The Jhānas are eight altered states of consciousness which can arise during periods of strong concentration. The Jhānas are naturally occurring states of mind, but learning how to enter them at will and how to stay in them takes practice.
Their principle use in Buddhist meditation is to generate ever increasing
levels of concentration so that later when the meditative mind is turned to
a practice that tends towards wisdom, it can do that practice with far less
Below are links to several places on the 'net where the Jhānas are discussed.
Some of these pages are mine; some are at other sites I've found.
Right Concentration: A Practical Guide to the Jhānas ~ Leigh Brasington, Shambhala, 13 October, 2015, ISBN: 1611802695
A Practical, Accessible and Demystifying Look at the Jhānas as Described in the Suttas of the Pali Canon. This book is my "brain dump" of everything I knew about the jhānas when I wrote it in the mid twenty-teens. What's in the book supercedes much of what I've written below. The printed book will be available from Shambhala Publications in the Autumn of 2015. An eBook version is also planned.
Sharpening Manjushri's Sword
The Jhānas in Theravadan Buddhist Meditation ~ Leigh Brasington
This is revised edition of a paper I presented to the American Academy of Religion/Western Regional meeting on 25 Mar '97. It contains a bibliography and links to other sites that discuss the Jhānas.
Instruction for Entering Jhāna ~ Leigh Brasington
This is a reprint of an article that first appeared in Insight Journal, Fall 2002.
It is a transcription of a talk I gave at the Barre Center for Buddhist Studies in April of 2002.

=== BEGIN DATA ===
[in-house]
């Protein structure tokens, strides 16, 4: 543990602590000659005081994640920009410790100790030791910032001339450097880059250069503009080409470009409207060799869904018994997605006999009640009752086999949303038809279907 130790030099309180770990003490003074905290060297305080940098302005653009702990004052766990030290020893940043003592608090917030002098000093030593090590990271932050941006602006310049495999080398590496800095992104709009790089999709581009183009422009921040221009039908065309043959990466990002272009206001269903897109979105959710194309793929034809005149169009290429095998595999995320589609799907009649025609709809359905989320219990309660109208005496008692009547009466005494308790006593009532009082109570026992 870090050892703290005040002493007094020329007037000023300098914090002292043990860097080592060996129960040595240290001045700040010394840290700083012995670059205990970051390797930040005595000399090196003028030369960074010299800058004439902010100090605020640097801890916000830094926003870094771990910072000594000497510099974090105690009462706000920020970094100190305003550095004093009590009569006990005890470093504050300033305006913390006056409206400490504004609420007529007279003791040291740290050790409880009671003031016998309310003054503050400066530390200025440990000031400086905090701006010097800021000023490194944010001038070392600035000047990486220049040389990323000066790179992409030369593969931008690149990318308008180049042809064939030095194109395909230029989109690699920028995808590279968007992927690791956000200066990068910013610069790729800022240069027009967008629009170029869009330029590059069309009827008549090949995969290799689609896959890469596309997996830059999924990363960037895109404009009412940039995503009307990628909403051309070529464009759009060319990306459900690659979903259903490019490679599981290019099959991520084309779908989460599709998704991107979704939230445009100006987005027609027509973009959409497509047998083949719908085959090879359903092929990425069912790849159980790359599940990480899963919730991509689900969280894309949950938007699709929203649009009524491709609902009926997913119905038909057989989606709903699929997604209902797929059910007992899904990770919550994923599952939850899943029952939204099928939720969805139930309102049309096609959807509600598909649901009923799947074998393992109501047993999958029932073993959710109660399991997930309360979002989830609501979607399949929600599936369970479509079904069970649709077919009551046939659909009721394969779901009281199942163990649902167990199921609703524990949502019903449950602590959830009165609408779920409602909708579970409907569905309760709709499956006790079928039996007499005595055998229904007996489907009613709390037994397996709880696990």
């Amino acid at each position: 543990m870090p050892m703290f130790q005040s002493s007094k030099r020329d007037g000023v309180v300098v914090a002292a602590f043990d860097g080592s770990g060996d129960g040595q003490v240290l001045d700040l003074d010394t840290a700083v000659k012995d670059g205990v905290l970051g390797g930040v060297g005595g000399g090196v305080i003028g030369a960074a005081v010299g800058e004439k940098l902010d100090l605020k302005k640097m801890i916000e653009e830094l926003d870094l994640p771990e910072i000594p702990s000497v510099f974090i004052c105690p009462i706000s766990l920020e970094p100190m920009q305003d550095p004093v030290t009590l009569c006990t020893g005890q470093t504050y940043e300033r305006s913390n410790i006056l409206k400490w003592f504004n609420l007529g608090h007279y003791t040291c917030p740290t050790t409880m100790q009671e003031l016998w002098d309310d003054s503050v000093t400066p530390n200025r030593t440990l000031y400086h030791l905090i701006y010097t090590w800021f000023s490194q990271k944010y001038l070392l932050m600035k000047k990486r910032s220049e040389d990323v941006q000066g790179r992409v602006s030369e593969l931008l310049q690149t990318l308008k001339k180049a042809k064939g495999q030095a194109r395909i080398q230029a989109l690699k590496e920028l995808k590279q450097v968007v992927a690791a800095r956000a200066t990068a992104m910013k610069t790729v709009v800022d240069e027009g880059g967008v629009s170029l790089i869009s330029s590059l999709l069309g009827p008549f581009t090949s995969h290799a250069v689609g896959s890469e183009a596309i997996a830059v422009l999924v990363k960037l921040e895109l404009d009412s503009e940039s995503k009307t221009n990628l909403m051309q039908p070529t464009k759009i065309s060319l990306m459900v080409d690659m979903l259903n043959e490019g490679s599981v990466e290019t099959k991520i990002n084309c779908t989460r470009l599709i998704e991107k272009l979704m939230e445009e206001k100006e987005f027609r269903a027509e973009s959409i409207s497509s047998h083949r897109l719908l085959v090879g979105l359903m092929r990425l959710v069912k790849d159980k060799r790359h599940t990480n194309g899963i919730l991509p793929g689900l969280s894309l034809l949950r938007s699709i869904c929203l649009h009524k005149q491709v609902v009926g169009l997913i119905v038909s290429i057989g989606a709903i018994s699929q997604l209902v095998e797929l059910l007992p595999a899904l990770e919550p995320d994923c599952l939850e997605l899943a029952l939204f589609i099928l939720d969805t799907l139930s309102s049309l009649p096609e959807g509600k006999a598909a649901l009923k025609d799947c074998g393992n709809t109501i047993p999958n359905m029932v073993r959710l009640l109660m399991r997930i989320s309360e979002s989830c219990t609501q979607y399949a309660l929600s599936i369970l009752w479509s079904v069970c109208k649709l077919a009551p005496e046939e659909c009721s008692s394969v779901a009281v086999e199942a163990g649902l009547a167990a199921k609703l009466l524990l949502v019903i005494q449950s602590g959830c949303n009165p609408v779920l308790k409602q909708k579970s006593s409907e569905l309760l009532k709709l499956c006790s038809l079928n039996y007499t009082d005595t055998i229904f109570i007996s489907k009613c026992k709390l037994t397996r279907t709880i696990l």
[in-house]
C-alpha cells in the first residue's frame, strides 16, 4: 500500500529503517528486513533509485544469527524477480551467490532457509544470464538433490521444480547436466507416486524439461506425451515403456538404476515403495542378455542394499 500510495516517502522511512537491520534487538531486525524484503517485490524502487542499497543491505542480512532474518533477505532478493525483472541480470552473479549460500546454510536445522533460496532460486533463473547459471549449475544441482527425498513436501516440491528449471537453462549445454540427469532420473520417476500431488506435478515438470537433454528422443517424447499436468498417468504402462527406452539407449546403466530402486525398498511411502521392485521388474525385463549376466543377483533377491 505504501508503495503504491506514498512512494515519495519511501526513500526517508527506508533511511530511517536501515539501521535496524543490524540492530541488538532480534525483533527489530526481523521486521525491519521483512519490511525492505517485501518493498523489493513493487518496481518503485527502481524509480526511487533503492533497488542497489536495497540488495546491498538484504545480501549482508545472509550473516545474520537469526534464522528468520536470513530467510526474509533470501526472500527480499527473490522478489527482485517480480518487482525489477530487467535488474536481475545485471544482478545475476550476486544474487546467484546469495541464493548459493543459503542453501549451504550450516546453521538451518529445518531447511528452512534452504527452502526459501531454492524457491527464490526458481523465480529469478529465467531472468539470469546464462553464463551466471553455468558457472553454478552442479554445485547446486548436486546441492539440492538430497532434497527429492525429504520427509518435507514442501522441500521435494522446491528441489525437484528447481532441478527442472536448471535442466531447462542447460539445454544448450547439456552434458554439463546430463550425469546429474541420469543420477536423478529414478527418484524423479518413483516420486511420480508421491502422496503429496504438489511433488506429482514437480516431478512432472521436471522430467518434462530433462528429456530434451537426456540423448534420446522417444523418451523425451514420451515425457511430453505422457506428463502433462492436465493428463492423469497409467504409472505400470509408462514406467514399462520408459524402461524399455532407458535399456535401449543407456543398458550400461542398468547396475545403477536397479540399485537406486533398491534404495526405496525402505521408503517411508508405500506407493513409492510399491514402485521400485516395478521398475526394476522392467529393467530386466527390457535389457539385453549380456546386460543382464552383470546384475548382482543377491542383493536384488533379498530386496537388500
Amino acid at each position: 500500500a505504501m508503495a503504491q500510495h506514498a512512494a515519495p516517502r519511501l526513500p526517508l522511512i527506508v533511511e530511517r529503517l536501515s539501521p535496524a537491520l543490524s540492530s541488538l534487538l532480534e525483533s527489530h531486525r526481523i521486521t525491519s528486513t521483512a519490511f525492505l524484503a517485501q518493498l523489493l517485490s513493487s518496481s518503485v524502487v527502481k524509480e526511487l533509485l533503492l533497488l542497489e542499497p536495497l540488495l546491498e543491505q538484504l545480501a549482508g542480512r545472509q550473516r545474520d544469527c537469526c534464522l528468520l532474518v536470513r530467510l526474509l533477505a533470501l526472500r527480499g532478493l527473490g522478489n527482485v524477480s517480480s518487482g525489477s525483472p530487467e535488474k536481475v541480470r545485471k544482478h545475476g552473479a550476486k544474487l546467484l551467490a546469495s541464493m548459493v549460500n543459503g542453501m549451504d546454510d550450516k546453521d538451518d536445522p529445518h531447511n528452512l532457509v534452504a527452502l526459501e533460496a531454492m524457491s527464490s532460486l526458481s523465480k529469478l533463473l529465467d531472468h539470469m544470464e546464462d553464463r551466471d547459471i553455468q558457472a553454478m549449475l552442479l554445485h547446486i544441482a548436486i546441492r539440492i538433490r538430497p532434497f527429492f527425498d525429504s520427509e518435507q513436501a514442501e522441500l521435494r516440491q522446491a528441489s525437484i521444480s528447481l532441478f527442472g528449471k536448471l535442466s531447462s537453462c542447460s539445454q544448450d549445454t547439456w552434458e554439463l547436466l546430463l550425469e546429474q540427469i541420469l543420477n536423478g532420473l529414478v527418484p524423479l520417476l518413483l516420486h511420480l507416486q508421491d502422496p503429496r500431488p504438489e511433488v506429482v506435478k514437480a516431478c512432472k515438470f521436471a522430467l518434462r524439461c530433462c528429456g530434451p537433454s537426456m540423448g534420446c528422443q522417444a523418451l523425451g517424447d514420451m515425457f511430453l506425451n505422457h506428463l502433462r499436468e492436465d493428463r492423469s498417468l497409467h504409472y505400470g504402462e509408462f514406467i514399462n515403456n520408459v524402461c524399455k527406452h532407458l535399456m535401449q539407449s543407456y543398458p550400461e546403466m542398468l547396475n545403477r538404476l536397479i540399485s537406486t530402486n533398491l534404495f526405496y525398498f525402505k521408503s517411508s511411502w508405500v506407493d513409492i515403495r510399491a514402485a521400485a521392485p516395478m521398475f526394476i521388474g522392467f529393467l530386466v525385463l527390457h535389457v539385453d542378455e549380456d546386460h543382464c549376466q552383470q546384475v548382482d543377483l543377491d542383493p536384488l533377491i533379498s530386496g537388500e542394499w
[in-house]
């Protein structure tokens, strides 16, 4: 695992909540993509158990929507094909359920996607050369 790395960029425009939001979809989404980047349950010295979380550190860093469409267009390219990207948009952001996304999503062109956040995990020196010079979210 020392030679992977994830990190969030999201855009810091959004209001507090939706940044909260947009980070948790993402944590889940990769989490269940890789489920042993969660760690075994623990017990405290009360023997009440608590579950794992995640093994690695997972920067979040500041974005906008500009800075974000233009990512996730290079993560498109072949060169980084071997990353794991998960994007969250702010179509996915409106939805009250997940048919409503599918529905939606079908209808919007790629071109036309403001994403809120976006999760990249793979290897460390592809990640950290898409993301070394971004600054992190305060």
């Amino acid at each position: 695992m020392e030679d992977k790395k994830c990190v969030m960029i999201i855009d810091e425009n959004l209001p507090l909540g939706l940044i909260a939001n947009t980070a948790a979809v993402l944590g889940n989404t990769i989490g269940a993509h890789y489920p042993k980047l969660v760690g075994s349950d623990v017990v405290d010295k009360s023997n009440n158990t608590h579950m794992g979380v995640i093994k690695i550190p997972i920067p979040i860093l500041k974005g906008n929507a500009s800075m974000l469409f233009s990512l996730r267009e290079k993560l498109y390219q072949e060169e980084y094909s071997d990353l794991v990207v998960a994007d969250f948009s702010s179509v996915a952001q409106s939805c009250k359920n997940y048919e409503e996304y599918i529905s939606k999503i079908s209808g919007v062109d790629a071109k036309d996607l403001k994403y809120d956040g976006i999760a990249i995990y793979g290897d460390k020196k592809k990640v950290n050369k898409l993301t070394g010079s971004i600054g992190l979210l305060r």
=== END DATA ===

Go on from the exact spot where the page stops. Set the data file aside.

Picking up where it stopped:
Interpretations of the Jhānas. ~ Leigh Brasington
There is no real agreement among Jhāna teachers as to what exactly the Jhanic state are! This paper outlines the various methods that I have heard about.
How Many Jhānas Are There? ~ Leigh Brasington
My personal research has turned up no less than 25 different states that are identified by the word Jhāna in ancient Pali literature - and even more uses of jhāna in modern times.
in Theravadan Buddhist Meditation ~ Maháthera Henepola Gunaratana
This classic book on the jhanas is now available on the 'net.
The Buddha’s Radical Path Of Jhāna by Bodhipaksa is a good study of the role of jhāna in the Buddha's teachings. It also points out that the so-called arupa jhānas are not considered jhānas in the suttas. I added a comment at the end - scroll down.
Ajahn Brahmavamso is a Theravaden Buddhist monk who lives in Western Australia.
He studied extensively with Ajahn Chah in Thailand as well as in other places before
returning to Australia. His definition of exactly what constituted a Jhāna
seems to imply Much stronger absorption than my own definition - or that of other
Westerners I have discussed the Jhānas with (such as Ayya Khema,
Thanissaro Bhikkhu and others).
He has given several talks on the Jhānas which have been transcribed and now appear on the 'net:
"Nimitta, nimitta, who's got a nimitta?" Ever wonder why the suttas don't mention "nimitta" but that "nimitta" is so important in the Visuddhimagga? Definitely read The Mystery of the Breath Nimitta ~ Bhikkhu Sona.
The first Western conference on Jhāna practice in Theravada Buddhism
was held near Santa Fe, New Mexico, USA, in June, 2001. See Lloyd Burton's report
Gathering Fruit and Planting Seeds for the details.